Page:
October 1 2014 Latest news:
Saturday, August 9, 2014
The Met Office has issued a fresh weather warning for Sunday telling homeowners in Cambridgeshire to expect more heavy downpours and gusting winds.
According to weather stations in Ely, more than 50mm of rain fell on the city between Friday and Saturday morning.
But forecasters say more bad weather is to come on Sunday as the remains of ex hurricane Bertha, which hit the east coast of the United States, travels across the UK.
A spokesman for the Met Office said: “The remains of hurricane Bertha, west of the Bay of Biscay on Saturday morning, now possess the characteristics of a mid-latitude depression, albeit with very warm air wrapped up within it.
“This feature is expected to move towards the UK before deepening on Saturday night and Sunday morning. There is increasing confidence that this depression will affect the UK, though with very large uncertainty remaining over the track and intensity.
“There is the potential for rainfall totals of more than 50 mm in places and coastal gusts of over 60 mph, along with large waves. The locations affected are very dependent on the track of the low but the heaviest rainfall is thought most likely around and to the northwest of the low centre whilst the strongest winds are most likely around the southern flank of the low.”
Friday’s rain led to widespread flooding in Ely, with Silver Street, St John’s Road, Newnham Street and Yorke Way particularly badly hit.
There was also disruption on the A142 after the Station Road underpass flooded and Ely’s train station was briefly closed to cars.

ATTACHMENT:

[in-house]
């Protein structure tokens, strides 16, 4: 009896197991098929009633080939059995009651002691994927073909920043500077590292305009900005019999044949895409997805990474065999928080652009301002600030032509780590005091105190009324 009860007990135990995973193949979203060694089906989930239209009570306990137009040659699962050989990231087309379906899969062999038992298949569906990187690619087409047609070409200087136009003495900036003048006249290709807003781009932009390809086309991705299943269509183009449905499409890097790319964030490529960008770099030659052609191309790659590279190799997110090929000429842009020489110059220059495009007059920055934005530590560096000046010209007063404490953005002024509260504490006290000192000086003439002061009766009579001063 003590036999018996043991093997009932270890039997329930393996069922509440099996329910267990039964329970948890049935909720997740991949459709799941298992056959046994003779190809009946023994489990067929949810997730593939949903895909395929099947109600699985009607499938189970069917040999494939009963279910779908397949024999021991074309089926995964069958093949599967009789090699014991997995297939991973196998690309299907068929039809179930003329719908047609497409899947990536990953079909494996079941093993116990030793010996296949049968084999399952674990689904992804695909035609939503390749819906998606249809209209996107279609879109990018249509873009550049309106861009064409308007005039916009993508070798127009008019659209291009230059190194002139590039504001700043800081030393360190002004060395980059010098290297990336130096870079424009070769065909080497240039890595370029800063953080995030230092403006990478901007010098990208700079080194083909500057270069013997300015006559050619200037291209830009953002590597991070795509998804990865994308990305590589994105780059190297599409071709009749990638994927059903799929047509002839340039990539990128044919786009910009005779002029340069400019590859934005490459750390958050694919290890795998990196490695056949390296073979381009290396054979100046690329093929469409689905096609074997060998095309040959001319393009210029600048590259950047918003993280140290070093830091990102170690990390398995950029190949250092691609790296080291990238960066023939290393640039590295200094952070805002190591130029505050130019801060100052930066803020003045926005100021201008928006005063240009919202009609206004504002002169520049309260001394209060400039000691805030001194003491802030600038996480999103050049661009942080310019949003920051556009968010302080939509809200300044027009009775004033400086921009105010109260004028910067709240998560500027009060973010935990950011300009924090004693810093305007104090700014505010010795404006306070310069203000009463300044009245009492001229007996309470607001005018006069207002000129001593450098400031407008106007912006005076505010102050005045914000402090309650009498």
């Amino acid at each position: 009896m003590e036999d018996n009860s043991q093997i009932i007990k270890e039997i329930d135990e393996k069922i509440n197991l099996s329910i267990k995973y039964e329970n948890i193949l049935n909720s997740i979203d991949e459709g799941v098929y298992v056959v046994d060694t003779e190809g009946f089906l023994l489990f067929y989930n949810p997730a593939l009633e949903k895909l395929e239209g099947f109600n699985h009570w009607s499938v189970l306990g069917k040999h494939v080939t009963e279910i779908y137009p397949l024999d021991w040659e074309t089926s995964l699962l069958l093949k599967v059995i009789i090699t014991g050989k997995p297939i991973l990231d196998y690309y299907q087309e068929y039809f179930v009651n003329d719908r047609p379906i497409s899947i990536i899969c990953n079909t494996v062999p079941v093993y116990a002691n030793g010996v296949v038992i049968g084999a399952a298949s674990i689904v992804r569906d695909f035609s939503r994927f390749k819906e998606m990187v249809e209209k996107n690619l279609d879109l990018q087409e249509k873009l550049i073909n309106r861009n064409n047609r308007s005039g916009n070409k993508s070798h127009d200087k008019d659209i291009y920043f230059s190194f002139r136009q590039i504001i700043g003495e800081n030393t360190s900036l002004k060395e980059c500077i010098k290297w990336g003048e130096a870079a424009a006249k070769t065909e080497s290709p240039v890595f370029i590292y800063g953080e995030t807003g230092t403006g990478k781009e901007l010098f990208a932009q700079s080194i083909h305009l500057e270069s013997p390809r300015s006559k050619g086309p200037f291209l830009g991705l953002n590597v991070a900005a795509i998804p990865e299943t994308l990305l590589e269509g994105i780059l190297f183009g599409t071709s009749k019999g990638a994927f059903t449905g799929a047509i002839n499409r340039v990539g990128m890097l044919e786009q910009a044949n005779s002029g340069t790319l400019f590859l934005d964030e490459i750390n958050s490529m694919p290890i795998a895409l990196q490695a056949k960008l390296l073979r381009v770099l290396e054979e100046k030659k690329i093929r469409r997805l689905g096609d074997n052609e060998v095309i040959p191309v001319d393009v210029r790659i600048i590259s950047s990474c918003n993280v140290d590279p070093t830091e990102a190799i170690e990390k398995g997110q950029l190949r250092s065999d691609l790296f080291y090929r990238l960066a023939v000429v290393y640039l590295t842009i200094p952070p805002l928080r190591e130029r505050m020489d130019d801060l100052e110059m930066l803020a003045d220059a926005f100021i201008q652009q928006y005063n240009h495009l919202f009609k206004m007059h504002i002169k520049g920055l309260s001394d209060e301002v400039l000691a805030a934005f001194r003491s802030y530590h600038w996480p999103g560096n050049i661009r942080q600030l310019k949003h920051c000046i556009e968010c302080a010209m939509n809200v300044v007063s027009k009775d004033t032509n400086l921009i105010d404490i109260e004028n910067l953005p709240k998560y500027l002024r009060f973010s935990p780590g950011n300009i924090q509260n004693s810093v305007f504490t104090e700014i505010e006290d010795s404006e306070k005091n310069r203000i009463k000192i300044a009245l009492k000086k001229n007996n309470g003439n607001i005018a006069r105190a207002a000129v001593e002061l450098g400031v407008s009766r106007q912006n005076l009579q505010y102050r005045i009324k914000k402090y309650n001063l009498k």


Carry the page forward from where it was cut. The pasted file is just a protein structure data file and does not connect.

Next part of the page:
Both Sainsbury’s and Tesco car parks were under water.
And the villages around Ely also fell victim to the rain, with reports of roads in Witchford and Littleport flooded.
Cambridgeshire Fire and Rescue Service said it took 277 calls on Friday alone concerning flooding and has warned residents to be on alert as Sunday’s rain moves in.
A spokesman offered advice to homeowners and motorists, saying: “If you think your property is affected by flooding then turn off your electricity supply and prepare to move belongings from the ground floor.
“During this kind of weather we would also urge motorists to drive slowly and carefully, and allow extra room to slow down and stop.
“Don’t try to drive through standing water - as well as the water damaging your car, there may be hazards under the water you can’t see.
“If you see a sign to say that the road is closed due to flooding, remember that the sign is there for a reason. Don’t try to drive through or you might get stuck.”
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